Alders Anna Festa of East Rock and Alphonse Paolillo Jr. of the Annex pushed to remove an additional $100,000 that the revised proposed city budget would give the Connecticut Open tennis tournament. The money would bump up the city’s contribution to that annual tournament to $200,000. Festa and Paolillo argued that the money could be put to better used somewhere else in the budget.

“This is bad timing,” Festa, who put forth and amendment to remove the additional funding, said.

But Alders Jeanette Morrison of Dixwell and Tyisha Walker of West River argued that in addition to providing a boost to restaurants and hotels in the city, the tournament provides additional short-term jobs during its two-week run and programming in the neighborhoods. Walker said she wants to see economic impact stats from the tournament before deciding to remove the money.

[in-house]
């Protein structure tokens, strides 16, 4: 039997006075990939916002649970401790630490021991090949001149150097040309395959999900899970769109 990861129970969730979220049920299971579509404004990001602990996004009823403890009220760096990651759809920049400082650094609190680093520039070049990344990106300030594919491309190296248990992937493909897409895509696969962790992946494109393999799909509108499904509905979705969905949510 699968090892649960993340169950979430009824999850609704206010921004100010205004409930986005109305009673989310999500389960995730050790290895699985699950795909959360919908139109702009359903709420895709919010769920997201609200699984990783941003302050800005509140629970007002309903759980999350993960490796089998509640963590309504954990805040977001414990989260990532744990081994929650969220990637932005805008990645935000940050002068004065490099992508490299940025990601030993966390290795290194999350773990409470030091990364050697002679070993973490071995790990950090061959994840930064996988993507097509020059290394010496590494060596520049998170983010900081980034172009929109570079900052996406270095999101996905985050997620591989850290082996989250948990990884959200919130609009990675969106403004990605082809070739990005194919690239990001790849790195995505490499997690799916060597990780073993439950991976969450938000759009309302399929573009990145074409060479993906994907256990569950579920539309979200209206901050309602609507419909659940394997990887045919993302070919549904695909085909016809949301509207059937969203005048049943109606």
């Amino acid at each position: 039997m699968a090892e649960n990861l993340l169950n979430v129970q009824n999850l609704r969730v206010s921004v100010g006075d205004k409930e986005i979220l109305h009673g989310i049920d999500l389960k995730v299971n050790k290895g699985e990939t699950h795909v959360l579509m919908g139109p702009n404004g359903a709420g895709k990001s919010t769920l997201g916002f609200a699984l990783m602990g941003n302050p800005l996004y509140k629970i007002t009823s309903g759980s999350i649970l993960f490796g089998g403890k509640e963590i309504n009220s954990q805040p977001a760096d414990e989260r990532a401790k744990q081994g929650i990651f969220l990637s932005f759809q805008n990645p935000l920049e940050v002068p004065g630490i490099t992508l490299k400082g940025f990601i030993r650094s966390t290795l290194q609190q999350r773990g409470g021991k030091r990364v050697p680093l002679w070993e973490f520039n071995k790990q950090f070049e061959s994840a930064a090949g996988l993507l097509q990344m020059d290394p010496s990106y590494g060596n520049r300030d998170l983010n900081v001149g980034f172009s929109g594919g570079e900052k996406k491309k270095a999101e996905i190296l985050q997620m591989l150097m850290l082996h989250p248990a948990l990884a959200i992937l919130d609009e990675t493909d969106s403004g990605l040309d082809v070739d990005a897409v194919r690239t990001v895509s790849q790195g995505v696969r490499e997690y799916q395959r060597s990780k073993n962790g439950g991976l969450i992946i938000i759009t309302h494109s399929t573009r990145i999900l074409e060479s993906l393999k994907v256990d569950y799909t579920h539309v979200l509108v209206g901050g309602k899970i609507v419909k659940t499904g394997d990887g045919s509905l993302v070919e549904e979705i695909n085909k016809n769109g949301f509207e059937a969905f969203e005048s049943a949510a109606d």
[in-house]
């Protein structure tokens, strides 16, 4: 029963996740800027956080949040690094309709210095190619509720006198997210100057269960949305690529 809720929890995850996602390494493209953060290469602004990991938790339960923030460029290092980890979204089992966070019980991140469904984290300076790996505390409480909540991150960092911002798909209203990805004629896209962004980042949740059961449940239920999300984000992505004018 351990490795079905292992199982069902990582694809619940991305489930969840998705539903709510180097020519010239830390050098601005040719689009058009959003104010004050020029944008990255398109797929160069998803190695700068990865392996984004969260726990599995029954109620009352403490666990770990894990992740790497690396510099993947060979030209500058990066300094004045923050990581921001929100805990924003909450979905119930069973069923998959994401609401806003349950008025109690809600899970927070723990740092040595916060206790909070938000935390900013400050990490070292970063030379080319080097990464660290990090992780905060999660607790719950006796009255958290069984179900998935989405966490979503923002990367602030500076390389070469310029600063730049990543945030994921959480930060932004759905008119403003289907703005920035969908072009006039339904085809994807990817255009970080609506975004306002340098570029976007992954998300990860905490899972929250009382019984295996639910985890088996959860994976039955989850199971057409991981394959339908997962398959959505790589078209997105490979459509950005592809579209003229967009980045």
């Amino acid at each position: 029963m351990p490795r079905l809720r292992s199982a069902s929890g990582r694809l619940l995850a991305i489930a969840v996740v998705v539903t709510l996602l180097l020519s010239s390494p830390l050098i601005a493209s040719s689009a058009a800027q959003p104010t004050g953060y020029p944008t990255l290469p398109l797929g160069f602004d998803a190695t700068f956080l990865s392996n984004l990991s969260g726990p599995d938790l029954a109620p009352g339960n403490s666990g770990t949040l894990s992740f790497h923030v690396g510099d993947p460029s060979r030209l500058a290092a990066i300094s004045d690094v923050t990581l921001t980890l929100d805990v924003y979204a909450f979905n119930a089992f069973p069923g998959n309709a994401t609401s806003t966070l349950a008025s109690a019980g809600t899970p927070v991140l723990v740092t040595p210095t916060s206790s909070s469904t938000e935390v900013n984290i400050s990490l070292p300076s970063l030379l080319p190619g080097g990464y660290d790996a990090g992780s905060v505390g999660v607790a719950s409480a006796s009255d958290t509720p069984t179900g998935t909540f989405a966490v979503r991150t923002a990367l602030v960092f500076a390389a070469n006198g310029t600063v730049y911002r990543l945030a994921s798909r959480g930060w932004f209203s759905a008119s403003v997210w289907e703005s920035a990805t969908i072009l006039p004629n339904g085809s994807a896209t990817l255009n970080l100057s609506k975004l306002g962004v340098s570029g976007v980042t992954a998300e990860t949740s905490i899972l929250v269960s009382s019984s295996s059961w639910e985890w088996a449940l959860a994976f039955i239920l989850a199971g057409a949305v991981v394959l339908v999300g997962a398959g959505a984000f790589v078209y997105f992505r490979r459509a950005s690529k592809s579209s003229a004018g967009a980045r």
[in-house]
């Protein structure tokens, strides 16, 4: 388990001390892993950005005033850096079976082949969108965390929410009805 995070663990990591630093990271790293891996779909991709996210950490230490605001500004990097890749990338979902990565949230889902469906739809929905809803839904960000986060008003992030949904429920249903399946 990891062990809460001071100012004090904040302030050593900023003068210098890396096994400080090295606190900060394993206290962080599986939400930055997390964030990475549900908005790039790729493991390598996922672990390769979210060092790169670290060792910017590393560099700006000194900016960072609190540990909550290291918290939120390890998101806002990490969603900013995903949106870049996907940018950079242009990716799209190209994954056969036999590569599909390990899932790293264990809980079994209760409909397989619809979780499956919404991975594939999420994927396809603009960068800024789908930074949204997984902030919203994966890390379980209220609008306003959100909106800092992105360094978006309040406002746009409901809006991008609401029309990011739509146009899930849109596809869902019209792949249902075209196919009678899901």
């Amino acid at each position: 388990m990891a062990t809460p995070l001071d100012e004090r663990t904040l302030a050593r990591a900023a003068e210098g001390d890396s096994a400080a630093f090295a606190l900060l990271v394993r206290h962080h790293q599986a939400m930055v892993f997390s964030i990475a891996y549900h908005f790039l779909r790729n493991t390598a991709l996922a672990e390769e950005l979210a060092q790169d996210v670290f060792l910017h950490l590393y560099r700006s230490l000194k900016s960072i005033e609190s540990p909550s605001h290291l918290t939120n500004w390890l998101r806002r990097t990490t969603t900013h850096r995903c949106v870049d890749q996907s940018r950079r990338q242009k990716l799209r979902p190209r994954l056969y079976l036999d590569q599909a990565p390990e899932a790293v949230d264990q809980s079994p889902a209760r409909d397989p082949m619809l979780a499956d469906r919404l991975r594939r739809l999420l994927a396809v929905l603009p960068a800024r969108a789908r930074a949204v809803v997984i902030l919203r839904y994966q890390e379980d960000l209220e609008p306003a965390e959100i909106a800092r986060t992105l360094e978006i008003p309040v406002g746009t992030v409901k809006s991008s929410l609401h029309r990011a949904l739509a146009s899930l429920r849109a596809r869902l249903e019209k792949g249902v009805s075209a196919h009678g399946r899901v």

Festa’s amendment failed in a 5 to 4 vote. Hill Alder Dave Reyes abstained.

Alders agreed to the following policy amendments offered by Paolillo before voting the budget out of committee, which :

• Sequester any funds above $1 million for both the fire and police department budgets so that both chiefs have to come back to the Finance Committee and explain why they need to spend more.

•  Remove a proposed increase in what the city’s anti-blight agency, Livable City Initiative, can charge for the residential licensing and inspection of properties. Alders seek a separate public hearing on the need for the increase.

• Establish that when the chief of police is out of town, the assistant chief in charge of patrol is in charge of the department.